The naming theme for this season is cheese, with the chicks being named Mozzarella, Camembert, Cheddar, Halloumi, and Gorgonzola. Who doesn’t love cheese?

Penguin Keeper and Assistant Zoo Manager Caz Davies shared her excitement: “We’re so excited to have chicks again. Each breeding season, keepers choose a catchy naming theme to easily identify the birds. Penguin chicks can’t be sexed until they’re a bit older and feather samples can be taken, so we’ll just have to wait for a gender reveal for now!”

‘Mozzarella’ was the first to hatch on 30 March to parents, ‘Magnum’ and ‘Feast’, followed by ‘Camembert’ on 2 April, whose parents are ‘Perci’ and ‘Puffy’. ‘Cheddar’ arrived soon after on 5 May to ‘Whippy’ and ‘Pippy’, and ‘Halloumi’ hatched on 10 May to first-time parents ‘Einstein’ and ‘Darwin’. ‘Gorgonzola’ is the youngest chick and hatched on 14 May to ‘Popple’ and ‘Pudding’.

Penguin Coast is currently home to 22 Humboldt and 14 Macaroni penguins. Guests won’t be able to see the newest arrivals quite yet—but keep watching Folly Farm’s website and social platforms for updates!

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Anticipation builds for more Northern Lights as solar activity peaks

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IN the wake of a mesmerising display of the aurora borealis last weekend, experts predict further celestial spectacles are imminent due to heightened solar activity. A substantial sunspot cluster, responsible for recent intense solar flares, is expected to face Earth again in approximately two weeks, potentially sparking more geomagnetic storms and Northern Lights displays.

Scientists at the Met Office, including space weather forecaster Krista Hammond, report that this activity is part of the approaching solar maximum, a peak phase in the Sun’s 11-year cycle marked by increased magnetic upheavals and sunspot production. This cycle, the 25th since systematic observations began in 1755, is proving more vigorous than anticipated.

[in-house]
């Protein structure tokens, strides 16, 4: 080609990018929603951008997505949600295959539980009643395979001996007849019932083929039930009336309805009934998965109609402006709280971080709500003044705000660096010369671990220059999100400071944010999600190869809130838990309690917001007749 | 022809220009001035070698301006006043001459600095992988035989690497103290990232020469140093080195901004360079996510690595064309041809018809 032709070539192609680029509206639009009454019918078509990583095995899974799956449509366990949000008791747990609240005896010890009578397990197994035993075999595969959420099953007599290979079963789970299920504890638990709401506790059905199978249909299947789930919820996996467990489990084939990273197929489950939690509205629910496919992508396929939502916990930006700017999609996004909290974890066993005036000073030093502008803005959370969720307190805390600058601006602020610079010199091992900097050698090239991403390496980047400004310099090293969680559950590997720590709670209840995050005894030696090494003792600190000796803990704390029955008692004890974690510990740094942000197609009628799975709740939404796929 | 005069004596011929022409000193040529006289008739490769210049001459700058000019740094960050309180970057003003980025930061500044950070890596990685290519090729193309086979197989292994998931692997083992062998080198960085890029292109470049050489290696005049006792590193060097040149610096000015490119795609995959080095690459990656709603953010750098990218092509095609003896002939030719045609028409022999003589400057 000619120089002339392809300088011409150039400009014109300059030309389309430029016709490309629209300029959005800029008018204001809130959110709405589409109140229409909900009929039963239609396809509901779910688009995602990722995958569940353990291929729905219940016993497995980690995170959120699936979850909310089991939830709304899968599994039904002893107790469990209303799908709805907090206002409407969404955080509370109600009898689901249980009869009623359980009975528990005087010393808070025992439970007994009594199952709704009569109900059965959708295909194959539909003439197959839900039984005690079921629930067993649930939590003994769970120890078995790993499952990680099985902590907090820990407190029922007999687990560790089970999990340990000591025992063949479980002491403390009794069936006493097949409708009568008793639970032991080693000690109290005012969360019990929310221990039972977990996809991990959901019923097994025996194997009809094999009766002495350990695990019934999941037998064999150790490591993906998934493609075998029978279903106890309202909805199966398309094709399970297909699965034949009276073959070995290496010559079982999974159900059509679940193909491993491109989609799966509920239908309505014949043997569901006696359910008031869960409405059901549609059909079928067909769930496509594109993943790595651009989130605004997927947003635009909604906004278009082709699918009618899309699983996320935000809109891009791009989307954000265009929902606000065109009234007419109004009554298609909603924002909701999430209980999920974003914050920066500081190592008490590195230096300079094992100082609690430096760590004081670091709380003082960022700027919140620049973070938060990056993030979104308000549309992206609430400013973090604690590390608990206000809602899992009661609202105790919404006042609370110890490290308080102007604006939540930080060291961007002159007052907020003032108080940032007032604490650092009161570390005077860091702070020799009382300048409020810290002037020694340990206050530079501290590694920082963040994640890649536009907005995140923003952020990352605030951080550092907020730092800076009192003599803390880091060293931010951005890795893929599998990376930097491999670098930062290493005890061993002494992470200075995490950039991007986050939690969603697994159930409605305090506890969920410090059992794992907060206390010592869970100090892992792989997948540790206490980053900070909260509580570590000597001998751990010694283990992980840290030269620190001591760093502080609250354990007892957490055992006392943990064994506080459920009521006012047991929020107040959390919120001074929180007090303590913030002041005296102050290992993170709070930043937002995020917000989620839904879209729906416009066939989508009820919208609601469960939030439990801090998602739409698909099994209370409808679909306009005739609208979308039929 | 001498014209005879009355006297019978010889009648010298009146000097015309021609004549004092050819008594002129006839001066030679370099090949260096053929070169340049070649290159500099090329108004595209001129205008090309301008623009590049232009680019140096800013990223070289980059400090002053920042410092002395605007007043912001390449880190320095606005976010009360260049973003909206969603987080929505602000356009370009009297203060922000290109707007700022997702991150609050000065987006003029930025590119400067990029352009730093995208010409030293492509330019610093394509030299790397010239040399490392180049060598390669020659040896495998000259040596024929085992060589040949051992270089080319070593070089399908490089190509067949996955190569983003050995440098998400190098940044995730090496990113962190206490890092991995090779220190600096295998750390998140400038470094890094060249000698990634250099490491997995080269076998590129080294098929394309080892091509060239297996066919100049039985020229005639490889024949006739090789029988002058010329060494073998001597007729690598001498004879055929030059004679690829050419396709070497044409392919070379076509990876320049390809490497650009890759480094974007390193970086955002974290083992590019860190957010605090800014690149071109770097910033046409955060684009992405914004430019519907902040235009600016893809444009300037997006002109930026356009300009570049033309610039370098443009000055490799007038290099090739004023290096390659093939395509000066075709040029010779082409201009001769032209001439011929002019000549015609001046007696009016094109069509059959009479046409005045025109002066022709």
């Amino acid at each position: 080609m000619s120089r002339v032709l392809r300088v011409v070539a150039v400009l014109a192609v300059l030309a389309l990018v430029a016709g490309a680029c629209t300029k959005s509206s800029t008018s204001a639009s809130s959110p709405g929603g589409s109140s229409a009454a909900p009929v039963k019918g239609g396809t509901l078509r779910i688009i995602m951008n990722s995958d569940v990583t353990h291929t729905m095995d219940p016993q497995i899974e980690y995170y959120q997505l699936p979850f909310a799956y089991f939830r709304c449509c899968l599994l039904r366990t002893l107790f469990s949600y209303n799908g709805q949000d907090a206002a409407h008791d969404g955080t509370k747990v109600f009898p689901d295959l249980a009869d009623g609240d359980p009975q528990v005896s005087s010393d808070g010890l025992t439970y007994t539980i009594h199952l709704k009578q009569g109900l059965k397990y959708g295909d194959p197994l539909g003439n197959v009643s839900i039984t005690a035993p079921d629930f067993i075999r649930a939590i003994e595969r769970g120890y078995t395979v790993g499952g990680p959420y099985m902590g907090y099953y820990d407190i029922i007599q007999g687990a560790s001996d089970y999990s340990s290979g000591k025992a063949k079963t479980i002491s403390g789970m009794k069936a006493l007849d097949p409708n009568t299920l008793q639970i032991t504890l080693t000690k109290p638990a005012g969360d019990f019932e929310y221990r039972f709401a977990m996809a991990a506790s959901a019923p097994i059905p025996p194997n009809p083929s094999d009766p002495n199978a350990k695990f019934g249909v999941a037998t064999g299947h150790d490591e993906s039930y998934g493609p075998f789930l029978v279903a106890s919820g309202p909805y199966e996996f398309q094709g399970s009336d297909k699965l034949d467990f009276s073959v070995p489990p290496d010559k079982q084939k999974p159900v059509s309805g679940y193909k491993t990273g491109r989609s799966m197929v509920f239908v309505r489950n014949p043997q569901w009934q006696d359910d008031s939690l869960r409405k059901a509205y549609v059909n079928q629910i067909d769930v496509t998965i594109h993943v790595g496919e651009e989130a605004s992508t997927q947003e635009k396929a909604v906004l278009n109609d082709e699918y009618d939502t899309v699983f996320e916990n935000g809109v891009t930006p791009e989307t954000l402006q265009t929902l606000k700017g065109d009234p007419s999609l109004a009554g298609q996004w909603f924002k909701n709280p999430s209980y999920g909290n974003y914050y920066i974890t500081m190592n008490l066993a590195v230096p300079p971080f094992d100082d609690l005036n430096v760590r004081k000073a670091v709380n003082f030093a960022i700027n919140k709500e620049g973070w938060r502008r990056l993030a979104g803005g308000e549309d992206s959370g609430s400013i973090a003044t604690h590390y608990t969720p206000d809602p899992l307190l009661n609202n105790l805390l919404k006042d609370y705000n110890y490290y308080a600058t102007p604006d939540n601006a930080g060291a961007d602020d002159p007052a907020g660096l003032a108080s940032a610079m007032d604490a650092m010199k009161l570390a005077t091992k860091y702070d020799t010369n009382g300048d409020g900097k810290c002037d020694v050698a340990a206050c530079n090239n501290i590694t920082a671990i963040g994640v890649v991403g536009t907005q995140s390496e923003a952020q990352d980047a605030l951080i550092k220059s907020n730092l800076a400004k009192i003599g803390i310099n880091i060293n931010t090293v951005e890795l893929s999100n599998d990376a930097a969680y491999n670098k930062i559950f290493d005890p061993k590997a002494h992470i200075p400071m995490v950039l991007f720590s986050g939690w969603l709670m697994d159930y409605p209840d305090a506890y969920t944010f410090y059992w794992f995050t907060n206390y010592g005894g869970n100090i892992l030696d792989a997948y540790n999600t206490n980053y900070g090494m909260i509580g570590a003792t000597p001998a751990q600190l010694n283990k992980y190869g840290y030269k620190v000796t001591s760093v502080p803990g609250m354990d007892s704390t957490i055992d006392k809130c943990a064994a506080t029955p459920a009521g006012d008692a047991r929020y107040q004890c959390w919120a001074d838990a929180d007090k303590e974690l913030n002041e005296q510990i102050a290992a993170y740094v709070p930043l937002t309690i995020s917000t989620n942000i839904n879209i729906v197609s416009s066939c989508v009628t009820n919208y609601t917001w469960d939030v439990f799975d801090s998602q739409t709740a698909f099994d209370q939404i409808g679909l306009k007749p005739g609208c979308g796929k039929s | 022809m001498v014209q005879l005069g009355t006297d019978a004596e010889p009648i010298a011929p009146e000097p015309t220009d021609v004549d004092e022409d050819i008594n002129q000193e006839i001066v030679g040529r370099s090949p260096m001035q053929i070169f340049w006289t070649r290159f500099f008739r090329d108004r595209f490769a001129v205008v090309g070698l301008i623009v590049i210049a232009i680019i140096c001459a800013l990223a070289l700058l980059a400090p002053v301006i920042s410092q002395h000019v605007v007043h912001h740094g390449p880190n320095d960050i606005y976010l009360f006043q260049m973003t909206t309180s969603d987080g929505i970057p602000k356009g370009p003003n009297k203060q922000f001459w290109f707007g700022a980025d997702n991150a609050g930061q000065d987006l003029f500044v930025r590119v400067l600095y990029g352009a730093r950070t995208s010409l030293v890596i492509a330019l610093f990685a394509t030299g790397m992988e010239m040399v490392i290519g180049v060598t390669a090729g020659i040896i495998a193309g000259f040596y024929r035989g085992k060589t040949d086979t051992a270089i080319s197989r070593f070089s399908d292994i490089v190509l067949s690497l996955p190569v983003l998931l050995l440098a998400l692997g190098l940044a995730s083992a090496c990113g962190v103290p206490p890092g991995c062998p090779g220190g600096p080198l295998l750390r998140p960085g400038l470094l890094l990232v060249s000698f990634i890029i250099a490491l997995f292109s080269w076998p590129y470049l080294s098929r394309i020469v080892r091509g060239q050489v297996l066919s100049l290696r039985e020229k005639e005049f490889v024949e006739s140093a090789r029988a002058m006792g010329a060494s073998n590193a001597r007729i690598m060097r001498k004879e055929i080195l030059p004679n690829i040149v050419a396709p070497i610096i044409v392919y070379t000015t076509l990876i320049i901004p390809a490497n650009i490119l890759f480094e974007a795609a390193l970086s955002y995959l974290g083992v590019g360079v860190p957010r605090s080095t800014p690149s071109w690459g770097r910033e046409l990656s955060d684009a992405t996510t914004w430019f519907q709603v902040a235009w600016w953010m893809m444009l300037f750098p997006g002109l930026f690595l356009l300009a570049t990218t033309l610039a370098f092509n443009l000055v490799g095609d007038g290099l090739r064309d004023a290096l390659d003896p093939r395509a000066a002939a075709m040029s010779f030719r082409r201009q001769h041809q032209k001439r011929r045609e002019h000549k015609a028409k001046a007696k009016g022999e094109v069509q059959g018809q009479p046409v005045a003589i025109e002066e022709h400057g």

Last Saturday’s geomagnetic storm, categorised as a G5—the highest alert level by both the Met Office and the US National Oceanic and Atmospheric Administration—was the most severe since 2003. Triggered by multiple coronal mass ejections (CMEs), the storm disrupted high-frequency radio communications globally and posed challenges to various satellite operations.

The aftermath of the storm highlighted our vulnerability to space weather. SpaceX’s Starlink satellites experienced significant strain, leading to voltage spikes, as reported by the European Space Agency (ESA). The added radiation also disturbed GPS signals, impacting everything from aviation—necessitating the reroute of a transatlantic flight—to precision farming, with reported disruptions in GPS-dependent agricultural machinery.

On Earth, the heightened electrical currents tested power grid robustness worldwide. In New Zealand, some circuits were temporarily shut down as a precaution, while the UK’s electricity network operators implemented measures like extra back-up generation to manage potential voltage fluctuations.

This heightened solar activity brings not only stunning natural displays but also underscores the critical importance of preparedness for space weather impacts. The UK government ranks extreme space weather as a significant threat on its national risk register, citing potential severe consequences such as widespread power outages and infrastructure damage.